To put it in simpler terms, this hardware is just incredible. Apple has taken its iPad to a level that competitors like Microsoft can’t reach. That’s what happens when you own the full stack; you can control every little bit of the hardware and software to make the best product.
It’s a different wheelhouse at this point
The other fact is that Microsoft really doesn’t care as much. Surface is becoming more and more a business brand. What businesses want from a product is simple. They want more of the same. They want Windows 10 because it’s what they’ve standardized on for years, and they want a new Surface Pro in the same chassis because it will fit all of their docks and peripherals.
The last time the display on the Surface Pro changed was in 2015 with the Surface Pro 4; the size was increased from 12 to 12.3 inches. It’s remained the same since, and if you look at a Surface Pro today, it definitely looks like something designed in 2015.
Meanwhile, Apple just added Thunderbolt to the iPad Pro. At the same time, Microsoft is quite literally the only PC OEM not to include it in its premium devices. The Cupertino firm is also continuing to trim down its bezel sizes, ditching the Home button in recent years. The iPad Pro also got a redesign back in 2018, when Apple gave it flat edges, kicking off the modern Apple design trend.
If you’re a Microsoft fan, your instinct is probably to reject the notion that the lowly tablet known as the iPad has caught up to Surface, or that iPadOS has caught up to Windows when it comes to modern devices. You’ll probably point out the things that are still missing, the best examples of which are probably Xcode and Final Cut Pro. Yes, you can indeed run full Visual Studio and do software development on a Surface Pro. But you still can’t on an iPad. There’s nothing holding Apple back from doing any of that anymore though. The iPad Pro has the same chipset as the 13-inch MacBook Pro now.
But wait, there’s also Windows 10X
It’s also worth noting that Microsoft does have a modern operating system in the pipeline called Windows 10X. Sadly, we’ll just sort of have to wait and see on that one. It was originally announced as an OS for dual-screen devices, such as Microsoft’s own Surface Neo. Eventually, the Surface Neo was delayed indefinitely. It was announced that Windows 10X would come to single-screen devices first, particularly entry-level ones. From everything we’ve heard, Windows 10X sounds more like a Chrome OS competitor than an iPadOS competitor.
Windows 10X is something completely new, unlike other attempts by Microsoft to lock down Windows such as Windows RT or Windows 10 S. The Redmond company is starting fresh with its new OS. It’s shedding legacy components while focusing on certain features that it thinks are staples of a modern operating system. On Windows 10X, you won’t find things like Hyper-V virtualization, Internet Explorer, the Windows Subsystem for Linux, and most notably, it’s not going to ship with Win32 app support.
That means that you’ll only be able to run apps from the Microsoft Store. And for web browsing, you’ll be stuck with Edge. The original promise was to run Win32 apps in containers so they can’t affect the rest of the system. But being that this will use low-end hardware, some sort of cloud virtualization solution might be the way forward.
A more modern Windows
And as for the features that Microsoft considers to be part of a modern OS, the firm actually outlined them back in 2019, before it even announced Windows 10X. For example, Microsoft thinks that a modern operating system should have seamless updates, such as how Chrome OS updates in the background with minimal downtime. It should also be secure, always connected through Wi-Fi or cellular, support a variety of form factors, and more.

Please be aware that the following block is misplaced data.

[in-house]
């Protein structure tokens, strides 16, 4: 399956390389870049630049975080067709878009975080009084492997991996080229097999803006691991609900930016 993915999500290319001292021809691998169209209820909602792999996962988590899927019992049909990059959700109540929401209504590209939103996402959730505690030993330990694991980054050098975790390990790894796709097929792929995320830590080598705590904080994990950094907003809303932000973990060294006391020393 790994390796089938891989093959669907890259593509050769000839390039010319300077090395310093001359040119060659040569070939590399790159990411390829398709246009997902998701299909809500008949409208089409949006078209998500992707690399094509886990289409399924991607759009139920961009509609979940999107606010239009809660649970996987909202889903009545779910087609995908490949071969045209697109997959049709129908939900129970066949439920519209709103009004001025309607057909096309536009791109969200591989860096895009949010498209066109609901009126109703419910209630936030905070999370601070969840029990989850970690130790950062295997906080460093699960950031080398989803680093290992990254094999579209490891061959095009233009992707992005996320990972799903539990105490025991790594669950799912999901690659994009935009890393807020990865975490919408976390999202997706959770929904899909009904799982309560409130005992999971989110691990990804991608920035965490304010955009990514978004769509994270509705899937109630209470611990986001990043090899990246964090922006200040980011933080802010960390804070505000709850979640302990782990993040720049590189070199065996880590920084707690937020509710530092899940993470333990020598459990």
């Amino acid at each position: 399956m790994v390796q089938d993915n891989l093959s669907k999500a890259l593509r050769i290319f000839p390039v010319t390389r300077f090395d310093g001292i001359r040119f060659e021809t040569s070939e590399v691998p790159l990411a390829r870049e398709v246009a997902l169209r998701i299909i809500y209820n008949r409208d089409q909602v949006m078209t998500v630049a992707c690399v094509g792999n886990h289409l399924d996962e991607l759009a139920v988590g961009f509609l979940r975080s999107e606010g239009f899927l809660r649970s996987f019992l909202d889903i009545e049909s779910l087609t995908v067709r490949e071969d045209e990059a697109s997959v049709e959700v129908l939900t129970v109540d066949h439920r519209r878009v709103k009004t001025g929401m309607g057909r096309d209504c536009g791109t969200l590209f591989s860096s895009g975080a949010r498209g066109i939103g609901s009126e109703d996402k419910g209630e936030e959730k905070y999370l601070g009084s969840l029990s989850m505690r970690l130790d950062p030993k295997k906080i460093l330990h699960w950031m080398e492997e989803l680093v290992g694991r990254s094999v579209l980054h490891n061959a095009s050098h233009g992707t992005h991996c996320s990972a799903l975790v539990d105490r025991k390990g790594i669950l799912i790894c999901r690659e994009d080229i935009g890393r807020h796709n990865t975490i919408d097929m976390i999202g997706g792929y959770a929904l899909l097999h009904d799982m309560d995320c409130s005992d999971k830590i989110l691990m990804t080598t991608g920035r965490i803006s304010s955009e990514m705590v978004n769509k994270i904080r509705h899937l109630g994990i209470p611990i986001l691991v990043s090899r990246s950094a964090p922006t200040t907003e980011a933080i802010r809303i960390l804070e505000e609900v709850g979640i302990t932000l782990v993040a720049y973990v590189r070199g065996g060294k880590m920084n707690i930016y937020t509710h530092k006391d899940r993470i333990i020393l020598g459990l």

Early look at the start menu of Windows 10X. Credits: Zac Bowden.
Of course, there’s also a more modern UI. Windows 10X is the tablet mode that Surface users have dreamed of since Windows 10 came out. There are no more Live Tiles. They’ve been replaced by a Start Menu that floats in the middle of the screen. You can control it with gestures too, rather than having to tap the big X in the corner to close an app.
Unfortunately, Windows 10X might never even show up in a Surface Pro. The new OS is a Chrome OS competitor, and Microsoft is gearing it towards the educational market. If we do see Windows 10X in a Surface, it will start out in a device like the Surface Go. As it stands right now, the OS still isn’t ready, and we’re expecting to hear more about it later this year.
Windows 10X is just Microsoft’s latest attempt to shed legacy components and build a modern operating system, as its competitors Apple and Google have managed to do. Unfortunately for the Redmond firm, its competitors have been doing this for a while now. Apple’s iPadOS has been iterated on every year since 2007. The hardware has gotten better too.
Microsoft can’t keep up with the iPad Pro anymore
Microsoft has all but lost this war, just like it did with phones, and it did so in a similar way. Apple built a brand-new operating system and improved upon it year after year after year. On top of that, it’s improved upon its hardware in a way that’s unparalleled among its competitors. It started designing its own silicon early on, so it owns the full stack. It wasn’t long after the first iPad Pro came out before people started noticing that it could do certain things better than a MacBook could.
That’s actually not the case anymore though, because the iPad Pro now has the same processor as a MacBook or even an iMac. You can configure it with up to 16GB of RAM and 2TB of storage, similar to any computer. Indeed, the hardware absolutely makes the iPad Pro one of the best computers on the market; it’s just using a modern OS, which you won’t find in any Surface.
So, the iPad Pro has a more modern operating system and better hardware. The last thing is price, and indeed, a Surface Pro 7’s entry point is $50 cheaper than the 11-inch iPad Pro. Unfortunately, that Surface Pro 7 comes with a Core i3, 4GB RAM, and 128GB storage. That base model iPad Pro comes with 8GB RAM, 128GB storage, and of course, the custom M1 processor for $799. It’s hard to argue why anyone should get a Surface Pro 7 when Apple has accomplished what it has, and at a particularly low price point.
Managing Editor for XDA Computing. I’ve been covering tech from smartphones to PCs since 2013. If you see me at a trade show, come say hi and let me ask you weird questions about why you use the tech you use.